From Atlantic Council's Emma Ashford and Matthew Borrows. Evidently their piece called:
Which calls for a pragmatic approach to Russia created a shit-tempest in the cup of American (lack of) foreign policy "establishment" and think-tankdom. Even silly points, made by Ashford and Borrows, such as these among few others, were too much for the so called US "hawks":
1. The US-Russian relationship has too long been predicated on the fantasy that Russia could be reshaped – whether through aid or coercion – into a Western, liberal democracy. However, there is little prospect of transformation or of ending human rights abuses. Policymakers must be clear-eyed about Russia: it is not a minor power that can be punished for its transgressions, but a powerful autocracy with the capacity to undermine US interests and act as a global spoiler.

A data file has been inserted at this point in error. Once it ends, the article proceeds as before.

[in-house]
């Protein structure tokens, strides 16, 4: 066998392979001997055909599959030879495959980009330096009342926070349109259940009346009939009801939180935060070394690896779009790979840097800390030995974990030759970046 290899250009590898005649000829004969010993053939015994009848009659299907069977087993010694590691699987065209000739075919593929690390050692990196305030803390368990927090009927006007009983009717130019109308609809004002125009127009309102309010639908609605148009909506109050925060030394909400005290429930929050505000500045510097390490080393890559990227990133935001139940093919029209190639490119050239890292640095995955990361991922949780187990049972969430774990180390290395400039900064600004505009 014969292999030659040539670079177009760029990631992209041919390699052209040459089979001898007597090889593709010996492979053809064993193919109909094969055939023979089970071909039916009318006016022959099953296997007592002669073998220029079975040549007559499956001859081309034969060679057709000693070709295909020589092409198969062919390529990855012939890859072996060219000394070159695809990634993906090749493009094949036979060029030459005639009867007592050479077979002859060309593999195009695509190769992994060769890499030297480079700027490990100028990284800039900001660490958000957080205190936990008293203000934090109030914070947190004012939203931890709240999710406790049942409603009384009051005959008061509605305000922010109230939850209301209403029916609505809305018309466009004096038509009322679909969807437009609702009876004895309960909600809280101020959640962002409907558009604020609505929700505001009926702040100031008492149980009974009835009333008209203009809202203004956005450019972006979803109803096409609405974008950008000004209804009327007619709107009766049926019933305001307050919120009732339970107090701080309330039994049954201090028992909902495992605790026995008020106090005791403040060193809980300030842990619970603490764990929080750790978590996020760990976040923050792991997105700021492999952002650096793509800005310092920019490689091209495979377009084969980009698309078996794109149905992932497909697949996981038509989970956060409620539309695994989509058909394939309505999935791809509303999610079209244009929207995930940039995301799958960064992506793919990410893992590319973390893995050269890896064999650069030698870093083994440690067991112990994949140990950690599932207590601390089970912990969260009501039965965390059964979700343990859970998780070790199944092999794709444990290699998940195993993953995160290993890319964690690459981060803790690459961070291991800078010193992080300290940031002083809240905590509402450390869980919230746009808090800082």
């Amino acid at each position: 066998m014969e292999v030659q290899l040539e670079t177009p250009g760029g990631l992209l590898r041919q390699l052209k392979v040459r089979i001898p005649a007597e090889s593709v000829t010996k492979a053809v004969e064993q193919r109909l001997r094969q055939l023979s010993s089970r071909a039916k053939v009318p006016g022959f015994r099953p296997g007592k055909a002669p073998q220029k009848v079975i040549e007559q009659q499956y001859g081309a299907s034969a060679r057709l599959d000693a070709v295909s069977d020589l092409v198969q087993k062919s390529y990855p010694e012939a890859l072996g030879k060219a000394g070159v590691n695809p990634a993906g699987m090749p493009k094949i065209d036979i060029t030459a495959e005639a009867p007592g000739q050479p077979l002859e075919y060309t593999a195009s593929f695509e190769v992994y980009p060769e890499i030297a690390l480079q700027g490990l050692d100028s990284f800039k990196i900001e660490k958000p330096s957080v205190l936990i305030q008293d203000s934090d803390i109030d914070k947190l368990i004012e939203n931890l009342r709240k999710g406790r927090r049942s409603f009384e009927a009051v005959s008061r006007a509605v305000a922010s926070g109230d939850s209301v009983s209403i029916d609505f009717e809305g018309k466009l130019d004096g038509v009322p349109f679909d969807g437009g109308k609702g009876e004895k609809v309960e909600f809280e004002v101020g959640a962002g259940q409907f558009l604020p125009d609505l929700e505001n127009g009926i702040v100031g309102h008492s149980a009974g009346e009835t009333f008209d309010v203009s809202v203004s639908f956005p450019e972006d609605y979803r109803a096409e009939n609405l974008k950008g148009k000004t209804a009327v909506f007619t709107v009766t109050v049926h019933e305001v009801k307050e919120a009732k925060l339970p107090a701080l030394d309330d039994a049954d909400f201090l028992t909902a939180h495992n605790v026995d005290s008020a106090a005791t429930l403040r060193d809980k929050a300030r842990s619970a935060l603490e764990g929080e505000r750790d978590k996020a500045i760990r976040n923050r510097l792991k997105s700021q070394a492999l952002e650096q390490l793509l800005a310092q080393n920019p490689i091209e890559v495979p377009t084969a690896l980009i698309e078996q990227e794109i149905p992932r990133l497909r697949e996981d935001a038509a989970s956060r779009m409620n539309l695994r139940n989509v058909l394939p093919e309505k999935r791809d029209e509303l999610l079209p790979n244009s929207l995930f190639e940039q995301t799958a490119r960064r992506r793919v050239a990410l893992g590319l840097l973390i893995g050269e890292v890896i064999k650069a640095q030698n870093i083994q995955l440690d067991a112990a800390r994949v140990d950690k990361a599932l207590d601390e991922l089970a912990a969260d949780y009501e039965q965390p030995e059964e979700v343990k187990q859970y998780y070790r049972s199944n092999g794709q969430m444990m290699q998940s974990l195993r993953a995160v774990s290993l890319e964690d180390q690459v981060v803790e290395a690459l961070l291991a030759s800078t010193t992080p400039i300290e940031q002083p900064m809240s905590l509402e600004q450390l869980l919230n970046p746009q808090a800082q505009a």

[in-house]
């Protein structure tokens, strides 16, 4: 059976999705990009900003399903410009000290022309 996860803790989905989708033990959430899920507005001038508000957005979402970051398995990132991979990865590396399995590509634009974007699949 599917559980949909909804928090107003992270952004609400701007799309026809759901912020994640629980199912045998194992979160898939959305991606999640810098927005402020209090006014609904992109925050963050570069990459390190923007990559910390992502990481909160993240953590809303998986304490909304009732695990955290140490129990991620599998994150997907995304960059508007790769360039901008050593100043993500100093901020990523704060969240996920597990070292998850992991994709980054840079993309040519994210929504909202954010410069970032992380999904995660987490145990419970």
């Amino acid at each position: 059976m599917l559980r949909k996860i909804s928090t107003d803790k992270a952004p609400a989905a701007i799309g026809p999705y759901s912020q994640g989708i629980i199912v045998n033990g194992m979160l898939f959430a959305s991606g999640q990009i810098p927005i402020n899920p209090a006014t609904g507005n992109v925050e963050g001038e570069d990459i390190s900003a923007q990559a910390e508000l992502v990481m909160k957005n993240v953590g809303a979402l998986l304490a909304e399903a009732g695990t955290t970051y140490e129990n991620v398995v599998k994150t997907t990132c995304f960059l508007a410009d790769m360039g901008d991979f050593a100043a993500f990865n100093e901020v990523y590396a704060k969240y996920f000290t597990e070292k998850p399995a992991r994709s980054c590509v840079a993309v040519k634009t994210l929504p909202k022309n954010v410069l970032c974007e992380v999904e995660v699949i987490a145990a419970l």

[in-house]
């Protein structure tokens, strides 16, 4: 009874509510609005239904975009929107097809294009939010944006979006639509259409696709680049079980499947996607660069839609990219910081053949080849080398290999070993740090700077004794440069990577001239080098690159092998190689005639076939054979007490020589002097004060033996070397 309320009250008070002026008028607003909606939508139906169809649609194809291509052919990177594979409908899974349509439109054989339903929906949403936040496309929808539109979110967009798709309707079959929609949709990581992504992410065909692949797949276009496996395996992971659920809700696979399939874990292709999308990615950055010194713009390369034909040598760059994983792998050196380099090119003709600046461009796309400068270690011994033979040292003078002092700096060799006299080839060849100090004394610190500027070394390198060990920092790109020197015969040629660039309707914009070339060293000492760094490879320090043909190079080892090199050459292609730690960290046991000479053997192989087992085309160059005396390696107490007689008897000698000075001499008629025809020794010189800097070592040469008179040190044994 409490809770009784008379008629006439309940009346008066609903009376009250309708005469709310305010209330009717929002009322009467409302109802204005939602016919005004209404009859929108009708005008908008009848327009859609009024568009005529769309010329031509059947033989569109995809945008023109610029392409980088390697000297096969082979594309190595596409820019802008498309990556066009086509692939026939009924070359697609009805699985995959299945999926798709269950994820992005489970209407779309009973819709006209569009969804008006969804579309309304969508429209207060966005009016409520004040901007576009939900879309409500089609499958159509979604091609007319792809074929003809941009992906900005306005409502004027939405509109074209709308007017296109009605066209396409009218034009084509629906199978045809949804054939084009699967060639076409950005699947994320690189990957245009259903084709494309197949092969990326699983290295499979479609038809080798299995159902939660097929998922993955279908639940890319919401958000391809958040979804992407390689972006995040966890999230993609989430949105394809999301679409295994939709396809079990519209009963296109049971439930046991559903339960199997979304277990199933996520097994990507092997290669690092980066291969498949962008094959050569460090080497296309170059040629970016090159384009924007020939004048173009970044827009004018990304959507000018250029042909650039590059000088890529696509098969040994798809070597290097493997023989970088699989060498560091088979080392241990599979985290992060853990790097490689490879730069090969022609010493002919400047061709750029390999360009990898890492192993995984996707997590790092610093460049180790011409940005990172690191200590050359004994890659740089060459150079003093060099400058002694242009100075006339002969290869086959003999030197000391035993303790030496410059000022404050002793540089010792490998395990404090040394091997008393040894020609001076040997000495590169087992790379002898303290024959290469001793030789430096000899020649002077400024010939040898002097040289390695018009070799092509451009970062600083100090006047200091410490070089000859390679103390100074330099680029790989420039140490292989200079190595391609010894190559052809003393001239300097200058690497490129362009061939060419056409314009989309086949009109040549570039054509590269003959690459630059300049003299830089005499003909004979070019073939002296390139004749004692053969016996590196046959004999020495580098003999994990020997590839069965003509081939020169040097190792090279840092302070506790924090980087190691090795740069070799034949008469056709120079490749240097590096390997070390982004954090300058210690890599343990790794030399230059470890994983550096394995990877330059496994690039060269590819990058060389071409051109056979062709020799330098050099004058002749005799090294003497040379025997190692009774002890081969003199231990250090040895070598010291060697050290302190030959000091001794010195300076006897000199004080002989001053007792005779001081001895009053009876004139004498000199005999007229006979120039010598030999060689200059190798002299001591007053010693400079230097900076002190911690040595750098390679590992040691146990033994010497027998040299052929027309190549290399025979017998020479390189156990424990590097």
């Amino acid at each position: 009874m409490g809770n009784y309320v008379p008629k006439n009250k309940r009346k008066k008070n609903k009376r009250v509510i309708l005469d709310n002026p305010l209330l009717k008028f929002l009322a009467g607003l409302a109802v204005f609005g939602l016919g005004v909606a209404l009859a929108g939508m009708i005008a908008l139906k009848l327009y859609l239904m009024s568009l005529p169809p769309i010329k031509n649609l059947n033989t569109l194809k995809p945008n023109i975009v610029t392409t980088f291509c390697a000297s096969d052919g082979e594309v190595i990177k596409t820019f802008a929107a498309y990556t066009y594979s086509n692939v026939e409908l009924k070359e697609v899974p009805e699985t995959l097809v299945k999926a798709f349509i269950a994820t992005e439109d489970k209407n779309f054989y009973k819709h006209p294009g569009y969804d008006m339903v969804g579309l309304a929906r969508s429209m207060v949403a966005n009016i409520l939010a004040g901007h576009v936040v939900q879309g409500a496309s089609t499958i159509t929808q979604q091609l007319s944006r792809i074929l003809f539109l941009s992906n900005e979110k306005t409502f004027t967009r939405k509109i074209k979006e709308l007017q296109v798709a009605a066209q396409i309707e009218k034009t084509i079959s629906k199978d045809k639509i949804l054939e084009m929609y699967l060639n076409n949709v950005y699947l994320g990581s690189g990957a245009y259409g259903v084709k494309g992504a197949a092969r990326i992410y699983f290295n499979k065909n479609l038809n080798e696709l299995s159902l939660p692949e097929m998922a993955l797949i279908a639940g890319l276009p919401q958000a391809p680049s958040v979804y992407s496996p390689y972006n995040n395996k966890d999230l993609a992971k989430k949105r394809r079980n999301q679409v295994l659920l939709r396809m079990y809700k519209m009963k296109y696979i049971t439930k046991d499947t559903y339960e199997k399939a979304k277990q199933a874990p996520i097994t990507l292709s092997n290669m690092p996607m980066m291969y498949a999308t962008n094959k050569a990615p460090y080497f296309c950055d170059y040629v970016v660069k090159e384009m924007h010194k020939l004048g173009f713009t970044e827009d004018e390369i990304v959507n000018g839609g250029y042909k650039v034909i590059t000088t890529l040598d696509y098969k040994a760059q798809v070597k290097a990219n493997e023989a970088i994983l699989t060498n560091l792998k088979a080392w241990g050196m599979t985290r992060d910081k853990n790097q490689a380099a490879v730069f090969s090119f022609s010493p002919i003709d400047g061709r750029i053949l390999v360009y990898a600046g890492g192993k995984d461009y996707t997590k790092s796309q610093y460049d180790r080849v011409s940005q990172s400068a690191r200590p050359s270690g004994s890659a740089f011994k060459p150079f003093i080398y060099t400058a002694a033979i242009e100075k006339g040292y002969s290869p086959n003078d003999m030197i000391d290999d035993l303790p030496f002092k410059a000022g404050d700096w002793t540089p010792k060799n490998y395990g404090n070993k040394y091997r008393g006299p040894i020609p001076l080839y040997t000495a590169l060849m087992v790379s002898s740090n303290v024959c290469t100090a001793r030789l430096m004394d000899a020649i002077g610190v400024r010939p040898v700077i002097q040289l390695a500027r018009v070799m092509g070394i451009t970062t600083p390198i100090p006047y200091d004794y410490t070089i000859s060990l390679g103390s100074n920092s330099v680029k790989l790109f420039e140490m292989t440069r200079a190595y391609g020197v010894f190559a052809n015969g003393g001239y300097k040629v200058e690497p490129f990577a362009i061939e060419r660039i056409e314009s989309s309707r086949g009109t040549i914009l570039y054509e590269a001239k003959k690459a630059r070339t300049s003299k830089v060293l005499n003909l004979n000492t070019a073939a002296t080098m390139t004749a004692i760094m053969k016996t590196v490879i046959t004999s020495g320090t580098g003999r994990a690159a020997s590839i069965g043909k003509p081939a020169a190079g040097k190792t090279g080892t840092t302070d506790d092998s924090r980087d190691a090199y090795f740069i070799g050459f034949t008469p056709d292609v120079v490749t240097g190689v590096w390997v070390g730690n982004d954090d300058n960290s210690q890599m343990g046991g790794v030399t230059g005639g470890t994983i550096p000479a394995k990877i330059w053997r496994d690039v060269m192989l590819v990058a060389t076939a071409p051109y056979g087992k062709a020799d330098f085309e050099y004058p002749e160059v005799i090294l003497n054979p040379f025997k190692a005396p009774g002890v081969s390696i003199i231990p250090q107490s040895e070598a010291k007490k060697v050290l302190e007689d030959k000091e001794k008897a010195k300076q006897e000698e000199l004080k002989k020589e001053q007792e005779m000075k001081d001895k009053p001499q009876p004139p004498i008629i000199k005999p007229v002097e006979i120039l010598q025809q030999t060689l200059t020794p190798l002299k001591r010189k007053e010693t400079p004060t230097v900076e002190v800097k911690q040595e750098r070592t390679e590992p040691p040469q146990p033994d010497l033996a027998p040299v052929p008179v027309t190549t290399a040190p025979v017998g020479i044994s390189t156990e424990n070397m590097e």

2. US policy toward Russia has become punitive. Though sanctions are ostensibly framed as deterrence or coercion, existing frameworks offer no real way for sanctions to be removed even if Russian behavior improves. In some cases, the United States has painted itself into a corner, demanding unrealistic policy change (i.e., that Russia relinquish its hold on Crimea) in exchange for sanctions relief.
It is really funny to read about reaction of hawks who even blame, as Sputnik reports:
Describing the anger at the Washington DC-based pro-NATO institution, Politico posed the question as to how such an unorthodox article found its way to the think tank's website. One of the report's critics pinned the blame on Charles Koch, an American billionaire and philanthropist, who donated $4.5 million over five years to the Atlantic Council. Politico's interlocutor suggested that the article is a product reflecting Koch's influence, accusing the billionaire of "destroying good institutions" and having "pretty much the same views as the Russians."